By Edie Parnum
A sunny suburban garden is a perfect place to attract and enjoy butterflies. And even those with just a casual interest in nature enjoy these colorful creatures fluttering about and landing to nectar on beautiful flowers. Large, stunning butterflies like the Monarch, Eastern Tiger Swallowtail, Black Swallowtail, Spicebush Swallowtail, Great-spangled Fritillary, American Lady, and Mourning Cloak are easy to attract and observe. With a pair of close-focussing binoculars you can appreciate the detail of their markings and likely come to appreciate the smaller butterflies like the azures, hairstreaks, duskywings, and even the hard-to-identify little brown skippers.
Butterflies look for nectar in gardens with plenty of flowers. Being dainty creatures, they like sunny places that are sheltered from the wind. Native wildflowers like Asters (Aster spp.), Bee Balm (Monarda didyma), Butterfly Weed (Aesclepius tuberosa), Cardinal Flower (Lobelia cardinalis), Gayfeather (Liaitris spp.), Goldenrods (Solidago spp.), Joe-Pye Weed (Eupatorium purpureum), Mistflower (Eupatorium coelestinum), Mountain Mints (Pycnanthemum spp.), Purple Coneflower (Echinacea purpurea), Swamp Milkweed (Aesclepius incarnata), Tickseeds (Coreopsis spp.), and Wild Bergamot (Monarda fistulosa) will attract a variety of butterflies. For optimal visibility by passing butterflies, plant three or more of each species and have something in bloom throughout the growing season. Many of these plants will provide nectar for hummingbirds as well.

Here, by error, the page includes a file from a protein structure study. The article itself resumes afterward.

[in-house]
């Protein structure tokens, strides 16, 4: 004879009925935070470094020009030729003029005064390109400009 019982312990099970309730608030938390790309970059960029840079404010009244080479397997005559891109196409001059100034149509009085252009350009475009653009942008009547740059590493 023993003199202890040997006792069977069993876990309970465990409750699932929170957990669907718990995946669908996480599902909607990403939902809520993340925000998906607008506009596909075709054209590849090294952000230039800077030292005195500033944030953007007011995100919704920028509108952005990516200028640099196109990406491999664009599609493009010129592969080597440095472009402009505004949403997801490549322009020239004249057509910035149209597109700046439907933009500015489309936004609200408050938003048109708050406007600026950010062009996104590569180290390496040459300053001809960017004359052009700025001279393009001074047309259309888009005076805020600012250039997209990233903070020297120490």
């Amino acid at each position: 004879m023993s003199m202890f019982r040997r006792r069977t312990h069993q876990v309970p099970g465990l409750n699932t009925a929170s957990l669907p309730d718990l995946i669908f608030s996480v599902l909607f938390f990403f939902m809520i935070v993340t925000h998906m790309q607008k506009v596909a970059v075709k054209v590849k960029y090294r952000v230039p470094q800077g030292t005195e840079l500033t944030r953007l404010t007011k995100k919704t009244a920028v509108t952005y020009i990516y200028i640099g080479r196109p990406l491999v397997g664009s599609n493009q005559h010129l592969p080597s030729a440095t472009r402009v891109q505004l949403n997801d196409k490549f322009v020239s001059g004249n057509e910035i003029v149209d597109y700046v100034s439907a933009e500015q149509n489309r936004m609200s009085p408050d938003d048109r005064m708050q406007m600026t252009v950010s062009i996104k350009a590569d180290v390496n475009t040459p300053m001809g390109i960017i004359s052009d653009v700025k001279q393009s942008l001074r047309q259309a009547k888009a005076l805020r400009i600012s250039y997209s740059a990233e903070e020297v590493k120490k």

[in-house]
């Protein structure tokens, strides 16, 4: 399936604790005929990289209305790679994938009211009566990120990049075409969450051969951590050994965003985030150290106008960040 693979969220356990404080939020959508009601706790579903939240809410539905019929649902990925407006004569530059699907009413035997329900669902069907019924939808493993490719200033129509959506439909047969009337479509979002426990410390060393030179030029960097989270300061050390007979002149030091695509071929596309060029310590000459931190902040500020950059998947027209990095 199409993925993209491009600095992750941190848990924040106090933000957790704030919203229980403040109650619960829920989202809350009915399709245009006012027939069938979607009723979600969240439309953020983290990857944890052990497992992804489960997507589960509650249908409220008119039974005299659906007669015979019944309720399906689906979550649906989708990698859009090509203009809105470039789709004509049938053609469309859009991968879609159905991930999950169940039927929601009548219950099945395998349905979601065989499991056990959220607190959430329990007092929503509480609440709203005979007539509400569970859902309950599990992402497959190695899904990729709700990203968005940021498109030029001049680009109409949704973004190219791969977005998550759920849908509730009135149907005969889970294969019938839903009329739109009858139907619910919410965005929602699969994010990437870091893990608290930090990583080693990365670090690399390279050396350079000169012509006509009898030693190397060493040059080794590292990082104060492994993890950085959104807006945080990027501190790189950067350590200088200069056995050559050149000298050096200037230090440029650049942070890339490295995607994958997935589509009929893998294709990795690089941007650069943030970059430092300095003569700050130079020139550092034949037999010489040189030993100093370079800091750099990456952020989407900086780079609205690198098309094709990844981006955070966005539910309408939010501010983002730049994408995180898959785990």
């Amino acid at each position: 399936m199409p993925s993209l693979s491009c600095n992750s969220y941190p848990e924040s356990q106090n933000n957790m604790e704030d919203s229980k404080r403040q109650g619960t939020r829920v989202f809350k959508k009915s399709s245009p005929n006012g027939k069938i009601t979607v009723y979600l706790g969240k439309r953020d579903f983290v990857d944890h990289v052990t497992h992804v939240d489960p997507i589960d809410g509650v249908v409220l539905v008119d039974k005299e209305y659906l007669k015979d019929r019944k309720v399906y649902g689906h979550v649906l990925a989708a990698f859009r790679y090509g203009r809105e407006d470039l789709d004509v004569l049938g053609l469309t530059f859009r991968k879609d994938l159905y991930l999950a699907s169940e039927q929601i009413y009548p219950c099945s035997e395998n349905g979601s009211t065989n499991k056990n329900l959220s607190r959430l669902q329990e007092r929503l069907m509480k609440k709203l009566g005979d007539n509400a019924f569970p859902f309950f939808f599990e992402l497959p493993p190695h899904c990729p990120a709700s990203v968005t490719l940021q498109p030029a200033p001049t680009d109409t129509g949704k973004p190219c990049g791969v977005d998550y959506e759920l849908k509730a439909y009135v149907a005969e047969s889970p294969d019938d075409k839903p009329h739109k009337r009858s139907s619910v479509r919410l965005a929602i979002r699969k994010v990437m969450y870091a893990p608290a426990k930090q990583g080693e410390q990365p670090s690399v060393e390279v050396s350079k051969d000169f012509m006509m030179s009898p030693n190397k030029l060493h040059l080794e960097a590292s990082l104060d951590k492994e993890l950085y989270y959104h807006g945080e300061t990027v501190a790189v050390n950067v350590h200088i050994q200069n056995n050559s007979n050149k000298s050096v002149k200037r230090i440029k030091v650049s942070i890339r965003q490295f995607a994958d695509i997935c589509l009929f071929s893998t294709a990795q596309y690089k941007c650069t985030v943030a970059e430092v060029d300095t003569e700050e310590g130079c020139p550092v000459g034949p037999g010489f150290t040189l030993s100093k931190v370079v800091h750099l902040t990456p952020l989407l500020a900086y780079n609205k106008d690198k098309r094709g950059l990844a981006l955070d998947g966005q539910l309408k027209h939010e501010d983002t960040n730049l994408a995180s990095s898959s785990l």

During the course of their short lives as adults, butterflies don’t travel far, so you will want to grow their host plants in your yard. Each butterfly species is rather specific about the plants on which they will lay their eggs, because the caterpillars, when they hatch, prefer to eat the foliage of particular plants. For example the Monarch will deposit its eggs only on Butterfly Weed and other members of the milkweed family (Asclepias spp.). Some other host plants to consider for your garden are Asters (Aster spp.) for Pearly Everlasting; Hackberry (Celtis occidentalis) for Question Mark, Eastern Comma, and Hackberry Emperor; Highbush Blueberry (Vaccinium corymbosum) for Spring Azure; Spicebush (Lindera benzoin) or Sassafras (Sassafras albidum) for Spicebush Swallowtail; Tulip Tree (Liriodendron tulipifera) for Eastern Tiger Swallowtail; and Violets (Viola spp.) for Great-spangled Fritillary. Don’t panic if you see some foliage being eaten by butterfly caterpillars. The damage to the plant will be minimal, and, of course, pesticides would kill both the butterfly larvae as well as the adults.
There are other things you can do to attract butterflies. Since some species enjoy rotting fruit, you can fill a dish with overripe bananas, peaches, watermelon, or other fruit to provide nourishment for Red Admiral, Red-spotted Purple, Question Mark, Mourning Cloak, and others. Male butterflies like damp spots where they seek mineral deposits. You can create a place for puddling by burying a container filled with sand and soil and adding water regularly. And don’t clean up all your leaves in the fall because butterflies such as Question Mark, Eastern Comma, and Mourning Cloak overwinter in the leaf litter.
By attracting butterflies to your yard, you and your companions are certain to enjoy watching and learning about them. In addition you will take pleasure in knowing you have a healthy backyard habitat for these and other associated insects that are important in the web of life.